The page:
High Road Program Philadelphia – Frankford2024-01-12T08:50:10-05:00

High Road Program at Philadelphia – Frankford

High Road Program at Frankford is a High School that is classified by the School District of Philadelphia as an Intermediate Unit. As an IU we are able to offer Special Education students individualized education within the confines of an existing school district building. We serve students who have struggled to find success in Emotional Support classrooms or in other Approved Private Schools. Our goals are to decrease behavior issues, increase participation rates, and see individualized growth based on our student’s needs. We aim to get our students involved in organizations that will help them learn about job readiness to ensure they are ready for their next step after High School. Our program at Frankford also has a dedicated life-skills room where students have opportunities for hands-on learning to support the transition to adulthood and independent living.

  • (P) 215.437.0507
  • 5000 Oxford Avenue
    Philadelphia PA, 19124
Meet the Team
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Our Students

Students are referred by their school district to attend High Road Program and are generally in grades 9–12 (aged 14 to 21). They face disabilities in a variety of areas, including Specific Learning Disability, Autism Spectrum Disorder, Intellectual Disability, Other Health Impairment, and Emotional Disability.

Our Staff

We are proud to employ certified special education teachers, TACT II trained staff (crisis intervention), Licensed Social Worker, speech language pathologist, and an occupational therapist.

Our program is able to provide a structured yet therapeutic environment for the students we serve. We have demonstrated the ability to work with a wide range of students with both academic and behavioral issues. The program provides a safe and personal environment where trusting relationships are established and student needs are addressed at an individual level.

Our students attended several learning-based field trips around Philadelphia throughout the 2017-2018 school year. We hosted speakers from various agencies from around the city that are geared towards helping our students get involved in job training/readiness programs.

Many of our students earned elective credits in a Career and Research Development course (CRD). In that course they learned about resume building, the job application process, and the interview process. Our staff helped students build resumes, apply for real jobs, and go through a mock interview process. Our students also participated in school related jobs such as breakfast/lunch delivery, cleaning/maintenance, and general office work. Through a partnership with OVR we brought in guest speakers to discuss topics related to job readiness and career development. We helped several of our students sign up for their services. Case Managers from Office of Vocational Rehabilitation will pick up students from our school and take them to interview for jobs and internships in the community. Office of Vocational Rehabilitation (OVR) and currently working with Horizon House in Philadelphia which offers a similar program for students with disabilities.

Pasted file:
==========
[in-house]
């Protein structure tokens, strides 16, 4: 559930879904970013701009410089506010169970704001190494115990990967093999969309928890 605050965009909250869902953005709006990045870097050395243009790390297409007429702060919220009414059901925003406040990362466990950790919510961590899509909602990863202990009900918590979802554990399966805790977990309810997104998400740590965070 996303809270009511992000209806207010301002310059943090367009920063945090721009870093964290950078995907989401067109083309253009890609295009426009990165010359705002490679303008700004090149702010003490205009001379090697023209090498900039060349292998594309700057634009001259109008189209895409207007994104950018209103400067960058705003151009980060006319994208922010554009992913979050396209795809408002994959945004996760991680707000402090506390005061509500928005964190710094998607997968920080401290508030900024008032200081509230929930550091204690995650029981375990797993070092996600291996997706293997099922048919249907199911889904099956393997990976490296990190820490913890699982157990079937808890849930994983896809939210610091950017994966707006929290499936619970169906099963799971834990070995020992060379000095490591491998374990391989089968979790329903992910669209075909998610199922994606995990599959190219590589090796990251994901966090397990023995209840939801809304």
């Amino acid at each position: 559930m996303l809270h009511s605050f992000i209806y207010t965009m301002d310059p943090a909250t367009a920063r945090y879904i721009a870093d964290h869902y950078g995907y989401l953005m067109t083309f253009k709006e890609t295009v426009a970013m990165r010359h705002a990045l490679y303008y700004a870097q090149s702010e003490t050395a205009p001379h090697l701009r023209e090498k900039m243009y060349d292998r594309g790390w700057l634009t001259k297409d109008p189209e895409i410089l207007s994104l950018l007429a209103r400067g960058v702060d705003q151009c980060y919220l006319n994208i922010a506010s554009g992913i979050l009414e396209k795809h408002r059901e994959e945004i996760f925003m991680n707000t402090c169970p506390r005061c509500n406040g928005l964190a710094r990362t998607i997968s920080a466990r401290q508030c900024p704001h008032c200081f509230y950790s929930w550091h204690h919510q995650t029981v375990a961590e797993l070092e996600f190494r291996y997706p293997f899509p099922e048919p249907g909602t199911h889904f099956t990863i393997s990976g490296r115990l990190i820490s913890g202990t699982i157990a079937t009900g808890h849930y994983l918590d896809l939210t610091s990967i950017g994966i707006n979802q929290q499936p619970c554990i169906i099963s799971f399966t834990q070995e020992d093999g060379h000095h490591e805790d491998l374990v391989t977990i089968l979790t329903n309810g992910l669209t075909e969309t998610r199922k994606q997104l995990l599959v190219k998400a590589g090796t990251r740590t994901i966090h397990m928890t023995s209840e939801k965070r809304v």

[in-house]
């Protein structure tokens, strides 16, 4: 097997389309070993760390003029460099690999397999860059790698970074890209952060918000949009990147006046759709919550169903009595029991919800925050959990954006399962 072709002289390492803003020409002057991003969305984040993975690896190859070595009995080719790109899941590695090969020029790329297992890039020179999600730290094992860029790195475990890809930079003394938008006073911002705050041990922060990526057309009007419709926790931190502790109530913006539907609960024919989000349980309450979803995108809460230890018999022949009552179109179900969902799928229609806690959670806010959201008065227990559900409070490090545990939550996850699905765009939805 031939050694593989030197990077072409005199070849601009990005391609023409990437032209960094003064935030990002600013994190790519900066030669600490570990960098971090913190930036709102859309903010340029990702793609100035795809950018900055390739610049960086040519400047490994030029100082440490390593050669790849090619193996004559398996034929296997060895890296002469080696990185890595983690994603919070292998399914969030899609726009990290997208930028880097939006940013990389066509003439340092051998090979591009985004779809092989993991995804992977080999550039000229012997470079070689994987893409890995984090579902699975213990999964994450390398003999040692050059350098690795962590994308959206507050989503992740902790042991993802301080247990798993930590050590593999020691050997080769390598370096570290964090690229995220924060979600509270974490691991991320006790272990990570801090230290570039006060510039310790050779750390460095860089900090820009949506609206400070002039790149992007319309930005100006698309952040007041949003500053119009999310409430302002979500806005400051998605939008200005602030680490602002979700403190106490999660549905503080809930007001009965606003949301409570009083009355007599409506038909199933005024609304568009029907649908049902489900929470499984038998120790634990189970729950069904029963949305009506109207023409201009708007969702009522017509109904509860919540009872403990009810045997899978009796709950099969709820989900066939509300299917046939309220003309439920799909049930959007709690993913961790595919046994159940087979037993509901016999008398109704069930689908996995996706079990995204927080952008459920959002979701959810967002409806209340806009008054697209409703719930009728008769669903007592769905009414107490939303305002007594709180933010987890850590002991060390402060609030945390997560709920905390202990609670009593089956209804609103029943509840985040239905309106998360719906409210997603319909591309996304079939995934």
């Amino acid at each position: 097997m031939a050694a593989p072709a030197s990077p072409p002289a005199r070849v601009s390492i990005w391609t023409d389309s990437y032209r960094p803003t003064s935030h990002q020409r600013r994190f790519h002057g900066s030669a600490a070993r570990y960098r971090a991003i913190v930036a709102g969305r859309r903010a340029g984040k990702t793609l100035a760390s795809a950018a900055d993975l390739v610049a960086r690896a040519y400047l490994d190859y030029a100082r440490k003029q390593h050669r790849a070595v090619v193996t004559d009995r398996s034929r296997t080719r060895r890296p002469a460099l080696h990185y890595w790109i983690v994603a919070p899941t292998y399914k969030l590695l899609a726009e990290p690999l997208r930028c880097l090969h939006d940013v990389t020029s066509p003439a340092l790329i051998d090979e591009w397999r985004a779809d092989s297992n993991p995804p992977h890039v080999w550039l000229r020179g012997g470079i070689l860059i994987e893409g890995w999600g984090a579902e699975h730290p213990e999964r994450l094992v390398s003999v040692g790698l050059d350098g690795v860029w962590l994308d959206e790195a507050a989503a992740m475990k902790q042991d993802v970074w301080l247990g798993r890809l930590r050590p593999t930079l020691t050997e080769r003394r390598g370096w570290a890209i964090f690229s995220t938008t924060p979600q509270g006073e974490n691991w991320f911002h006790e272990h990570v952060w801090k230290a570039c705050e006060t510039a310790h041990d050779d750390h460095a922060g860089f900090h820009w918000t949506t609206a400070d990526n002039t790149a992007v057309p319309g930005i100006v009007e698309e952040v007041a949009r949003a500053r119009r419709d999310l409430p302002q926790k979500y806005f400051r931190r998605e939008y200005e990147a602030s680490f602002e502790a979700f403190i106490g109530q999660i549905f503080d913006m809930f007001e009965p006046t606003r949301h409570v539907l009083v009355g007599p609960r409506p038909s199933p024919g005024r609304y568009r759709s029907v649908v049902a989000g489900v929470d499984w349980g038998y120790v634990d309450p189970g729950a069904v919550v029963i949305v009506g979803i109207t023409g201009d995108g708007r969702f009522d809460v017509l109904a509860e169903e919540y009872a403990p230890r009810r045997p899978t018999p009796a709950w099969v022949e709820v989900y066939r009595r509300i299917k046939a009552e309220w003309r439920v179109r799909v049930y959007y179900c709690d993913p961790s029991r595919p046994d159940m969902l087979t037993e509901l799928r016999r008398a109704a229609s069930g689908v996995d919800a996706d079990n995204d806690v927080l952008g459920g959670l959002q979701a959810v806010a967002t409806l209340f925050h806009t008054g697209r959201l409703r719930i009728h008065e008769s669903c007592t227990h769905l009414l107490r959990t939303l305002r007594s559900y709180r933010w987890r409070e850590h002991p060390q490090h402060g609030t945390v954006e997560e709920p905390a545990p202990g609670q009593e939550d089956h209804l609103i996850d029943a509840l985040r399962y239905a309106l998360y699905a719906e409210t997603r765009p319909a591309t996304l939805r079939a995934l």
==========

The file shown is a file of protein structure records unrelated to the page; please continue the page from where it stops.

By focusing on key areas — academics, behavior modifications, support services, and transition / life planning services — we are able to meet the individual needs of all students through these varied approaches to instruction. Through collaboration with a student’s IEP team, we are able to choose the most appropriate learning model based on a given student’s present levels of performance, social capabilities, motor coordination, and ability to learn in a group setting.

Utilizing four specific instructional rotations, students are assessed academically, gain self-regulation skills, learn with district-aligned academic curriculums, and utilize integrated technology.

Serving students with significant autism and developmental disabilities, our model takes learned skills and practically applies them to the multiple environments in which a student would use those skills. Students spends portions of their day rotating through different modalities of instruction, the length and the frequency of each rotation is individuality designed for each learner and based on their current skills and future goals.

Each student enrolled in the model has individualized behavior programming which is driven by Functional Behavioral Assessments (FBA). We aim to identify the behaviors that continue to disrupt our student’s ability to access their environment and learning. We then use the data collected from the FBA and classroom data to device strategies that get to the root function of the students disrupted behaviors.

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